Tips for Pull-offs and Chokes

Banjo Pull-offs and Bends

Do you find your left-hand technique isn’t quite up to par? 

Do your pull-offs not sound like JD Crowe’s?  Do your bends not sound QUITE like Earl Scruggs’ on “Foggy Mountain Breakdown?” At least your in good company, because most people’s don’t!  Let’s make you into an elite banjar picker.

The First Key to correcting your banjo pull-offs: Usually one of the main causes of incorrect sounds is doing things too fast and being in a hurry.  You’ve got time to get there 🙂

In this banjo lesson video, I go over some tips to help out with your pull-offs and chokes for the 5-string banjo.  Many beginners struggle with pull-offs on the banjo and here are the primary things to be on the lookout for:


Pull DOWN, not UP

By pulling down instead of directly up, you can apply more force and work with gravity.  This results in a much stronger sound.  Yes, some people push UP and that isn’t wrong; however, if you are trying to do a pull-OFF, you need to pull down and not just lift the finger up.  Think SNAPPY and don’t be afraid to use some force.

Check the Speed of your fingers

See what happens if you put your fingers down one at a time, as opposed to trying to put them both down at the same time.  I’ve noticed a lot of students pull-offs suffer from attempting to put both fingers down at once.  Go slow!

Make sure you are applying enough pressure with your index finger.

If you don’t apply enough pressure with your index finger, you’ll bend the string out of tune.  This is one of the most common errors with beginner banjo students.  If you hear the pitch of the second note changing as you do the pull-off, then this is something you must look into.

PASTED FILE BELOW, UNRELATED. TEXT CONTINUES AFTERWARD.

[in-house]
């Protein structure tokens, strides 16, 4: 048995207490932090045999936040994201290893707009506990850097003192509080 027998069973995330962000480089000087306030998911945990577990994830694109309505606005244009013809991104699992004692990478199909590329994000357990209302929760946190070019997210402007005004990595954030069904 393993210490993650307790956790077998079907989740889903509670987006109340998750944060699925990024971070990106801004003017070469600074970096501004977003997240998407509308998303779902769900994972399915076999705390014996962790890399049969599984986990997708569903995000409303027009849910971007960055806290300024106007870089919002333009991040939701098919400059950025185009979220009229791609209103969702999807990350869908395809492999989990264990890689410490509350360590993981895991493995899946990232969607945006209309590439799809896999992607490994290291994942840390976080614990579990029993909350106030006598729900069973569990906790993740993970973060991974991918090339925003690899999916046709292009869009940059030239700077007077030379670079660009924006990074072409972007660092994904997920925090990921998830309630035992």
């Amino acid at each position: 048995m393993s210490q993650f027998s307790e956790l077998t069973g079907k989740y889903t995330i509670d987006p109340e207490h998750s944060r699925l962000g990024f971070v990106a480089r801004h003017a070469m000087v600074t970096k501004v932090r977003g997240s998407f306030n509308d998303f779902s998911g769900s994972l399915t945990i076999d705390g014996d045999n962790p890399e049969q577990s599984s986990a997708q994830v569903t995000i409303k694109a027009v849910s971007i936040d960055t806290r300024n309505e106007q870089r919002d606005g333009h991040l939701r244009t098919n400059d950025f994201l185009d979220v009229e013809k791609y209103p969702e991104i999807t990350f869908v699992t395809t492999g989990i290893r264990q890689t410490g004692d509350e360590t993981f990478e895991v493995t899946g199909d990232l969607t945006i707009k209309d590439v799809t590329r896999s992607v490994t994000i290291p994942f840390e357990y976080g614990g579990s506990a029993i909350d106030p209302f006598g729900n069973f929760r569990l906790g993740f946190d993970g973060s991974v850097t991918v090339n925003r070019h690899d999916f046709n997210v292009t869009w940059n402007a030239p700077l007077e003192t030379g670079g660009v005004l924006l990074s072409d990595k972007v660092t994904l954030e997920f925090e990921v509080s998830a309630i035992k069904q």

Don’t over-do it

It is easy to get your fingers feeling sore after a session of many pull-offs.  Ease into it; particularly if you haven’t built up a nice set of callouses yet.

Lastly, sometimes Crowe and Scruggs caught a bit of the fingernail with their pull-offs, this can result in a sharper/crisper sound. 

Banjo Bends & CHOKES

I don’t know who came up with this term-banjo CHOKES; they must have been a violent fellow.  Bends, Chokes, call them whatever you’d like, just keep your hands to yourself and get those dudes ta’ sounding right.

Don’t bend too fast

For chokes, make sure not to go too fast.  If you go too fast, it will sound erratic.  Here is something to help. Instead of saying the number one like this: one……..think more like this.  oooooonnnnnee.  Make the bend LONG, you want it to fill up the proper duration of time.

Don’t bend too much

Don’t bend the banjo string too much; otherwise, you’ll bend it out of pitch for the key.  Settle down hotshot, you’re getting the hang of these bends but don’t overdo it.  I recommend recording yourself and listening back to see if your bend sounds in tune to you.

Don’t Ignore the release

The release of the bend is as important as the initial attack.  Think SLOW here.  

A recording is worth a thousand words:  I recommend listening to Earl Scruggs’ “Mama Blues” from the Live at Carnegie Hall album to hear how a good bend or choke should sound.

If you enjoyed this lesson, here is another lesson on LEFT HAND TECHNIQUE for banjo:

Increase your Left Hand Speed

If you’d like to support my music and keep this FREE BANJO LESSONS coming, consider becoming a PATREON member here:



What is a Pull-off on a banjo?

A pull-off is when you pluck a fretted note and immediately bring another finger down to a fret lower than that without plucking the note with your right-hand again. If you know what a hammer-on is, it’s kind of like one in reverse. Pull-offs always go from a higher to a lower fret unlike hammer-ons that go from a lower to a higher fret.

Jody Written by:

Professional Musician of 27 years. I've played Banjo and Acoustic Guitar on the stages of Carnegie Hall, The Grand Ole Opry, and The Ryman Auditorium. I've also played in six different countries.

Be First to Comment

    Leave a Reply